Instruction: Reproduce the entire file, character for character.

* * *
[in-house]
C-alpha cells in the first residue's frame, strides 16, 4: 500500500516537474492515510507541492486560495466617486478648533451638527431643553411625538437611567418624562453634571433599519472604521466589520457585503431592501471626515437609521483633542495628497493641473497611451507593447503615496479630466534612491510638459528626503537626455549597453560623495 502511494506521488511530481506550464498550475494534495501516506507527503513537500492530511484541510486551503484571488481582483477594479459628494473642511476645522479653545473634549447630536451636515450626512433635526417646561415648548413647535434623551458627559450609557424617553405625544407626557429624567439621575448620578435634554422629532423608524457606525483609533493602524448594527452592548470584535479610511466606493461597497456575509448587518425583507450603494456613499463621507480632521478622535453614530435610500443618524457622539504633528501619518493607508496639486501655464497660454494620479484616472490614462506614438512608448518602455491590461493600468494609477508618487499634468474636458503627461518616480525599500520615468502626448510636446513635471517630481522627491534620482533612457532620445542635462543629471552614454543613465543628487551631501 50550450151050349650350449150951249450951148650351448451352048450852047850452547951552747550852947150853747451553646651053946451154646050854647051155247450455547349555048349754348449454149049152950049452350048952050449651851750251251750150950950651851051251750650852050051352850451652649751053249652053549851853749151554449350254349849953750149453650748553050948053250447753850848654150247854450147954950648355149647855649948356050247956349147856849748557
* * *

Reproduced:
[in-house]
C-alpha cells in the first residue's frame, strides 16, 4: 500500500516537474492515510507541492486560495466617486478648533451638527431643553411625538437611567418624562453634571433599519472604521466589520457585503431592501471626515437609521483633542495628497493641473497611451507593447503615496479630466534612491510638459528626503537626455549597453560623495 502511494506521488511530481506550464498550475494534495501516506507527503513537500492530511484541510486551503484571488481582483477594479459628494473642511476645522479653545473634549447630536451636515450626512433635526417646561415648548413647535434623551458627559450609557424617553405625544407626557429624567439621575448620578435634554422629532423608524457606525483609533493602524448594527452592548470584535479610511466606493461597497456575509448587518425583507450603494456613499463621507480632521478622535453614530435610500443618524457622539504633528501619518493607508496639486501655464497660454494620479484616472490614462506614438512608448518602455491590461493600468494609477508618487499634468474636458503627461518616480525599500520615468502626448510636446513635471517630481522627491534620482533612457532620445542635462543629471552614454543613465543628487551631501 50550450151050349650350449150951249450951148650351448451352048450852047850452547951552747550852947150853747451553646651053946451154646050854647051155247450455547349555048349754348449454149049152950049452350048952050449651851750251251750150950950651851051251750650852050051352850451652649751053249652053549851853749151554449350254349849953750149453650748553050948053250447753850848654150247854450147954950648355149647855649948356050247956349147856849748557